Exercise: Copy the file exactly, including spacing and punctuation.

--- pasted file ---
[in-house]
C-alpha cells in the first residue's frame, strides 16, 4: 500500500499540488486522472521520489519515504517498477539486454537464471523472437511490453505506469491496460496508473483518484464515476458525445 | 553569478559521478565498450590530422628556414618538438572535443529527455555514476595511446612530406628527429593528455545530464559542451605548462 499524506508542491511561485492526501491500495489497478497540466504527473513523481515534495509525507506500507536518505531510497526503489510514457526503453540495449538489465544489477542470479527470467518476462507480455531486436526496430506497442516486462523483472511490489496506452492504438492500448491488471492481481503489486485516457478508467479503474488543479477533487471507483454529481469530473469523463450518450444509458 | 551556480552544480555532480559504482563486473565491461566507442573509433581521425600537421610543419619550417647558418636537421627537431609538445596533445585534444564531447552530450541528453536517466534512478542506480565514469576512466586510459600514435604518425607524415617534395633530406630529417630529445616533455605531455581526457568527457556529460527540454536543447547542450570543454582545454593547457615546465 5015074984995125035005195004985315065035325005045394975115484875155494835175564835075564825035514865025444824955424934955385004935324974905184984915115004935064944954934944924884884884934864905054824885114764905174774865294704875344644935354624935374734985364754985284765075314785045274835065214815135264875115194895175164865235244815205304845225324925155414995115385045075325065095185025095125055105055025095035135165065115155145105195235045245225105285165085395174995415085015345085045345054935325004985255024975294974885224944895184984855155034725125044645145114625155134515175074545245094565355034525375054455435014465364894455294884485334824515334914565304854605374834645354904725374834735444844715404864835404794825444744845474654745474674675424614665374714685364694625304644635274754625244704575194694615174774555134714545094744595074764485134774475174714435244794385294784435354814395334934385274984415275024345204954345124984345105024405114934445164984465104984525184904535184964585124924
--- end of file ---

[in-house]
C-alpha cells in the first residue's frame, strides 16, 4: 500500500499540488486522472521520489519515504517498477539486454537464471523472437511490453505506469491496460496508473483518484464515476458525445 | 553569478559521478565498450590530422628556414618538438572535443529527455555514476595511446612530406628527429593528455545530464559542451605548462 499524506508542491511561485492526501491500495489497478497540466504527473513523481515534495509525507506500507536518505531510497526503489510514457526503453540495449538489465544489477542470479527470467518476462507480455531486436526496430506497442516486462523483472511490489496506452492504438492500448491488471492481481503489486485516457478508467479503474488543479477533487471507483454529481469530473469523463450518450444509458 | 551556480552544480555532480559504482563486473565491461566507442573509433581521425600537421610543419619550417647558418636537421627537431609538445596533445585534444564531447552530450541528453536517466534512478542506480565514469576512466586510459600514435604518425607524415617534395633530406630529417630529445616533455605531455581526457568527457556529460527540454536543447547542450570543454582545454593547457615546465 5015074984995125035005195004985315065035325005045394975115484875155494835175564835075564825035514865025444824955424934955385004935324974905184984915115004935064944954934944924884884884934864905054824885114764905174774865294704875344644935354624935374734985364754985284765075314785045274835065214815135264875115194895175164865235244815205304845225324925155414995115385045075325065095185025095125055105055025095035135165065115155145105195235045245225105285165085395174995415085015345085045345054935325004985255024975294974885224944895184984855155034725125044645145114625155134515175074545245094565355034525375054455435014465364894455294884485334824515334914565304854605374834645354904725374834735444844715404864835404794825444744845474654745474674675424614665374714685364694625304644635274754625244704575194694615174774555134714545094744595074764485134774475174714435244794385294784435354814395334934385274984415275024345204954345124984345105024405114934445164984465104984525184904535184964585124924